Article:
Squash - Reno Acorn (Cucurbita pepo var. turbinata) Classic Acorn Shaped Winter Squash Vegetable - Organic, Non-GMO
An F1 Hybrid...but we have to include it! Reno Acorn squash, is a classic acorn shaped squash, dark green in color with distinctive outer ridges, and a sweet nutty flavored golden orange flesh inside that is finely textured. The plants produce strong, single-stemmed bush plants that are highly productive
Reno plants flower earlier in the year than other varieties, so there is potential for a longer harvest. Companion planting with lots of pollinator flowers (bees) close by will ensure that every female blossom has the potential for setting fruit.
Acorn squash plants are heavy feeders; plants require rich soil and fed regularly with a good all-purpose fertilizer.
- Full sun
- Soil: well-draining
- Matures in 75 days
- Start seeds indoors in the few couple of weeks of May, ideally three to four weeks before the last frost in spring. Sow seed ½ to 1 inch (1.3-2.5 cm) deep. Germination occurs anywhere from 7-14 days. Transplant when seedlings are strong enough to handle and when all risk of frost has passed and soil is warm.
- Direct sow in late spring and when all risk of frost has passed. When growing acorn squash, plant five or six seeds per hill, when the soil temperature is 60 F. (15 C.) and all danger of frost is past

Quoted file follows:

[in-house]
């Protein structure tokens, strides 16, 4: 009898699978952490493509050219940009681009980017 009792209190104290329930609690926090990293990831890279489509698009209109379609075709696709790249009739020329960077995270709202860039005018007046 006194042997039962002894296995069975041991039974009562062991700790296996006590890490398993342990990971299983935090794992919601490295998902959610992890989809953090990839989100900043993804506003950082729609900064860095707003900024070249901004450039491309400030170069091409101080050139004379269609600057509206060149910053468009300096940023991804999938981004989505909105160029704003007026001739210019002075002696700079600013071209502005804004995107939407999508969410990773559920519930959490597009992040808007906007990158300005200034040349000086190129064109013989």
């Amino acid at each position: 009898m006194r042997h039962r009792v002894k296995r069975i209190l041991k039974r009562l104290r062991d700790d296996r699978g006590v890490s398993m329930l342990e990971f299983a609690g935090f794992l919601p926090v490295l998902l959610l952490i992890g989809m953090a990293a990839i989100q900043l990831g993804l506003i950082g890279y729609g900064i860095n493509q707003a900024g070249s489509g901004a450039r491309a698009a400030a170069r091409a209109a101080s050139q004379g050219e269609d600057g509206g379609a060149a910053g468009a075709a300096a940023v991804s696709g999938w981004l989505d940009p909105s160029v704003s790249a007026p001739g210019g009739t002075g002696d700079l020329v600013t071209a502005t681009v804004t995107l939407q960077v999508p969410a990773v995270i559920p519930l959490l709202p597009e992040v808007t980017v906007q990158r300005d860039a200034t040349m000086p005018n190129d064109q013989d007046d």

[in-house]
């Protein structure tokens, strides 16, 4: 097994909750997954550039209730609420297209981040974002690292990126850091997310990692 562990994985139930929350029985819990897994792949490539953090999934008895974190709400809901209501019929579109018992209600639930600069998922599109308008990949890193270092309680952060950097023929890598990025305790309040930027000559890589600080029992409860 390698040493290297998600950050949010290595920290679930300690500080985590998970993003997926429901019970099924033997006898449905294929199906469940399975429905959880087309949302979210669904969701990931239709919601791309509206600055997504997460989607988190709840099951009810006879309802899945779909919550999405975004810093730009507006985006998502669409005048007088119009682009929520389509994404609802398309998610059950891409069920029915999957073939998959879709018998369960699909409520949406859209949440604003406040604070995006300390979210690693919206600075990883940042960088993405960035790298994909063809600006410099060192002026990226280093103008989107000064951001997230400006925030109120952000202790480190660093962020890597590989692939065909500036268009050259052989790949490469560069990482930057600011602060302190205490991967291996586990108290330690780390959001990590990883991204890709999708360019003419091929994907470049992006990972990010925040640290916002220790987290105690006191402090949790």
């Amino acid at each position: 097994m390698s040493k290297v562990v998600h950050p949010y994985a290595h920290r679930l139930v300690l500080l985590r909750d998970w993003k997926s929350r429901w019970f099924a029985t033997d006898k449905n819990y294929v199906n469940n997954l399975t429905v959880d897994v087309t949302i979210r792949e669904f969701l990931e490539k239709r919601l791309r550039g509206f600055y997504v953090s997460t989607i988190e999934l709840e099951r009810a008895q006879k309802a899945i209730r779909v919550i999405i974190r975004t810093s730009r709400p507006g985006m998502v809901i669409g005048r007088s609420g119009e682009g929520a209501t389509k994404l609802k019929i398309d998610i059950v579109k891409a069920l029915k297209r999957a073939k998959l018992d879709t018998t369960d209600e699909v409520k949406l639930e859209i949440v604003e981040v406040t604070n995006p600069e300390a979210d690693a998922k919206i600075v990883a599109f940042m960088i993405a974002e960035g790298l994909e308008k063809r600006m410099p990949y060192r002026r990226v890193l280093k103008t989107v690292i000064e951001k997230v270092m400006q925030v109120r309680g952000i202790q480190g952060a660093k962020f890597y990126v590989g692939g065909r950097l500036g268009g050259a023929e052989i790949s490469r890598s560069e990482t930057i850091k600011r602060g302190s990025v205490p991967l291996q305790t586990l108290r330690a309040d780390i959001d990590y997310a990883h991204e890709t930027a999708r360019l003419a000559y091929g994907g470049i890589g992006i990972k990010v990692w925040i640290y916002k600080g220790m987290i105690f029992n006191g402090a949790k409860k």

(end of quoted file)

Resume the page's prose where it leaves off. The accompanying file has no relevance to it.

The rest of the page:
- Seeds need warmth to germinate and the plants are extremely frost tender. These vines prefer temperatures between 70 and 90 F. Spacing: space 45-60 cm (18-24″) apart in rows 90-120 cm (36-48″) apart.
- Avoid planting root crops, such as beets, onions, and potatoes, near squash, as these plants may disturb sensitive squash roots when harvested.
- Containers: Acorn squash can be grown in a container for one single acorn squash plant; roots are relatively shallow, best to choose a wide planter that is about 12 (30 cm) deep.
- Ripened acorn squash turns dark green and the part in contact with the ground will turn from yellow to orange. In addition to color, the skin of acorn squash will become hard.
- Harvesting for seeds: allow the squash to ripen until it's almost but not quite rotting. Then be sure to separate the flesh from the seeds; allow seeds to dry before planting. Select the largest, most mature seeds to plant.
- Seed Count: 5 seeds